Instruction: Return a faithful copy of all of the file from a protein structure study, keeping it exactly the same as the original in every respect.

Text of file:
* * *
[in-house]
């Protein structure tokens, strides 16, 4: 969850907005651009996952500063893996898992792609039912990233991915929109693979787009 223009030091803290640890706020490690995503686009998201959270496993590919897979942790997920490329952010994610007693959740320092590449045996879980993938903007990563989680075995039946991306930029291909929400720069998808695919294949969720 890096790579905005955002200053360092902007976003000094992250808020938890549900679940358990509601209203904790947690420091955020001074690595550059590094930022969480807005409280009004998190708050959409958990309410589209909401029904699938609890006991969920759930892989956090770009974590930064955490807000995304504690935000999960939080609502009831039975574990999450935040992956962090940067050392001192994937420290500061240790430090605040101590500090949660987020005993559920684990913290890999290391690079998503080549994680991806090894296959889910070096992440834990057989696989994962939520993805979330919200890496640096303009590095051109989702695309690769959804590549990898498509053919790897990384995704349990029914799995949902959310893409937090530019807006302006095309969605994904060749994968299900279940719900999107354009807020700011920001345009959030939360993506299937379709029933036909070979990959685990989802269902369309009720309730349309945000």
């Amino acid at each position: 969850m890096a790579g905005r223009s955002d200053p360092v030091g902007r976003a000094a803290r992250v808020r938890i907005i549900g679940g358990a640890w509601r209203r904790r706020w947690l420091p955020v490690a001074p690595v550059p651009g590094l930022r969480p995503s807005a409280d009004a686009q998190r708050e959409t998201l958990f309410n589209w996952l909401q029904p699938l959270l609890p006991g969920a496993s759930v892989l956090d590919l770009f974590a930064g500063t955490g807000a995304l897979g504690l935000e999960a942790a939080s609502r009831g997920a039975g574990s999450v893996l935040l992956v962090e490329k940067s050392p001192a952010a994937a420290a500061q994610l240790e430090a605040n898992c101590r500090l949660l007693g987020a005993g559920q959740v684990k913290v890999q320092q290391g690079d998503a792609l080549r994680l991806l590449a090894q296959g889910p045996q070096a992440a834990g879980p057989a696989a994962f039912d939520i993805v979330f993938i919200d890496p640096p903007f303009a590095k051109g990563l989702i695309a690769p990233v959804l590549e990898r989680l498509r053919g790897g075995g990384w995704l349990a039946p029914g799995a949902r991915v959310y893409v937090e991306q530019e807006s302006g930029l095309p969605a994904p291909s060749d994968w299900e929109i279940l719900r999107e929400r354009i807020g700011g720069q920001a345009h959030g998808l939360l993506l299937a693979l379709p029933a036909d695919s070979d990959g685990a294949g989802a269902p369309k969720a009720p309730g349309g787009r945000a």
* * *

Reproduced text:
[in-house]
């Protein structure tokens, strides 16, 4: 969850907005651009996952500063893996898992792609039912990233991915929109693979787009 223009030091803290640890706020490690995503686009998201959270496993590919897979942790997920490329952010994610007693959740320092590449045996879980993938903007990563989680075995039946991306930029291909929400720069998808695919294949969720 890096790579905005955002200053360092902007976003000094992250808020938890549900679940358990509601209203904790947690420091955020001074690595550059590094930022969480807005409280009004998190708050959409958990309410589209909401029904699938609890006991969920759930892989956090770009974590930064955490807000995304504690935000999960939080609502009831039975574990999450935040992956962090940067050392001192994937420290500061240790430090605040101590500090949660987020005993559920684990913290890999290391690079998503080549994680991806090894296959889910070096992440834990057989696989994962939520993805979330919200890496640096303009590095051109989702695309690769959804590549990898498509053919790897990384995704349990029914799995949902959310893409937090530019807006302006095309969605994904060749994968299900279940719900999107354009807020700011920001345009959030939360993506299937379709029933036909070979990959685990989802269902369309009720309730349309945000």
């Amino acid at each position: 969850m890096a790579g905005r223009s955002d200053p360092v030091g902007r976003a000094a803290r992250v808020r938890i907005i549900g679940g358990a640890w509601r209203r904790r706020w947690l420091p955020v490690a001074p690595v550059p651009g590094l930022r969480p995503s807005a409280d009004a686009q998190r708050e959409t998201l958990f309410n589209w996952l909401q029904p699938l959270l609890p006991g969920a496993s759930v892989l956090d590919l770009f974590a930064g500063t955490g807000a995304l897979g504690l935000e999960a942790a939080s609502r009831g997920a039975g574990s999450v893996l935040l992956v962090e490329k940067s050392p001192a952010a994937a420290a500061q994610l240790e430090a605040n898992c101590r500090l949660l007693g987020a005993g559920q959740v684990k913290v890999q320092q290391g690079d998503a792609l080549r994680l991806l590449a090894q296959g889910p045996q070096a992440a834990g879980p057989a696989a994962f039912d939520i993805v979330f993938i919200d890496p640096p903007f303009a590095k051109g990563l989702i695309a690769p990233v959804l590549e990898r989680l498509r053919g790897g075995g990384w995704l349990a039946p029914g799995a949902r991915v959310y893409v937090e991306q530019e807006s302006g930029l095309p969605a994904p291909s060749d994968w299900e929109i279940l719900r999107e929400r354009i807020g700011g720069q920001a345009h959030g998808l939360l993506l299937a693979l379709p029933a036909d695919s070979d990959g685990a294949g989802a269902p369309k969720a009720p309730g349309g787009r945000a």